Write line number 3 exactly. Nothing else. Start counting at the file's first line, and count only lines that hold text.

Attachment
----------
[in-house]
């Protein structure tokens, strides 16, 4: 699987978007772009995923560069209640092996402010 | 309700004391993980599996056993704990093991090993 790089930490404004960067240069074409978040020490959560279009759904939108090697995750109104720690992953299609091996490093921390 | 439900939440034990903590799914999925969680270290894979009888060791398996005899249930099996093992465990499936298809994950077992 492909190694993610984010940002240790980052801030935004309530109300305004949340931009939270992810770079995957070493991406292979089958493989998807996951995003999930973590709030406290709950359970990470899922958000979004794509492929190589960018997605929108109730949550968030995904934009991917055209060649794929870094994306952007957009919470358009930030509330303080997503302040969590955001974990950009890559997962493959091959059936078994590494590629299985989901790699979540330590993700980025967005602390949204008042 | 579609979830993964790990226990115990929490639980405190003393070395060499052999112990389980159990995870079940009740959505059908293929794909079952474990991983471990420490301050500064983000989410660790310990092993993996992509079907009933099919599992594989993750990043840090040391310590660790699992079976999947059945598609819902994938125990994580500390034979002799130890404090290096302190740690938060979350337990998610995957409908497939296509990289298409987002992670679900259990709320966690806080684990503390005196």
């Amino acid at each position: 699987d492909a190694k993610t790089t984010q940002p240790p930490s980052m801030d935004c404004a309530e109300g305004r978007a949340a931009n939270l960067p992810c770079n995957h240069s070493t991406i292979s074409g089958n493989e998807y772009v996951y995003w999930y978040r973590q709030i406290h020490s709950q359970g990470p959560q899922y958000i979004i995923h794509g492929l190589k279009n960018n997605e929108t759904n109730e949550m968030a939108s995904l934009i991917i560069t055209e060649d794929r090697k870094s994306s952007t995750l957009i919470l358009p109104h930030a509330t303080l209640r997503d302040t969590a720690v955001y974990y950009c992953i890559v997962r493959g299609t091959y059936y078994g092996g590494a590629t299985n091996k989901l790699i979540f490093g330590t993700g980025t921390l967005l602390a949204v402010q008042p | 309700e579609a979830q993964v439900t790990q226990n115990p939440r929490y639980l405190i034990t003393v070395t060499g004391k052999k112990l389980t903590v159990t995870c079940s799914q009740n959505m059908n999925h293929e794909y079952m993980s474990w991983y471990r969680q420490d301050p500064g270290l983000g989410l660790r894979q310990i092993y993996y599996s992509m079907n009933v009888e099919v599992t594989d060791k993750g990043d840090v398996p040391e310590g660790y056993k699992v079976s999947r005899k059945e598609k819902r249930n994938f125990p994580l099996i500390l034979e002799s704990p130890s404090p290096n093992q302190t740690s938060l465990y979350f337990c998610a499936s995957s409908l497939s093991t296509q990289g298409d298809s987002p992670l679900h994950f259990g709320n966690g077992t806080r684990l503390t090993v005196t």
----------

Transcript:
């Amino acid at each position: 699987d492909a190694k993610t790089t984010q940002p240790p930490s980052m801030d935004c404004a309530e109300g305004r978007a949340a931009n939270l960067p992810c770079n995957h240069s070493t991406i292979s074409g089958n493989e998807y772009v996951y995003w999930y978040r973590q709030i406290h020490s709950q359970g990470p959560q899922y958000i979004i995923h794509g492929l190589k279009n960018n997605e929108t759904n109730e949550m968030a939108s995904l934009i991917i560069t055209e060649d794929r090697k870094s994306s952007t995750l957009i919470l358009p109104h930030a509330t303080l209640r997503d302040t969590a720690v955001y974990y950009c992953i890559v997962r493959g299609t091959y059936y078994g092996g590494a590629t299985n091996k989901l790699i979540f490093g330590t993700g980025t921390l967005l602390a949204v402010q008042p | 309700e579609a979830q993964v439900t790990q226990n115990p939440r929490y639980l405190i034990t003393v070395t060499g004391k052999k112990l389980t903590v159990t995870c079940s799914q009740n959505m059908n999925h293929e794909y079952m993980s474990w991983y471990r969680q420490d301050p500064g270290l983000g989410l660790r894979q310990i092993y993996y599996s992509m079907n009933v009888e099919v599992t594989d060791k993750g990043d840090v398996p040391e310590g660790y056993k699992v079976s999947r005899k059945e598609k819902r249930n994938f125990p994580l099996i500390l034979e002799s704990p130890s404090p290096n093992q302190t740690s938060l465990y979350f337990c998610a499936s995957s409908l497939s093991t296509q990289g298409d298809s987002p992670l679900h994950f259990g709320n966690g077992t806080r684990l503390t090993v005196t």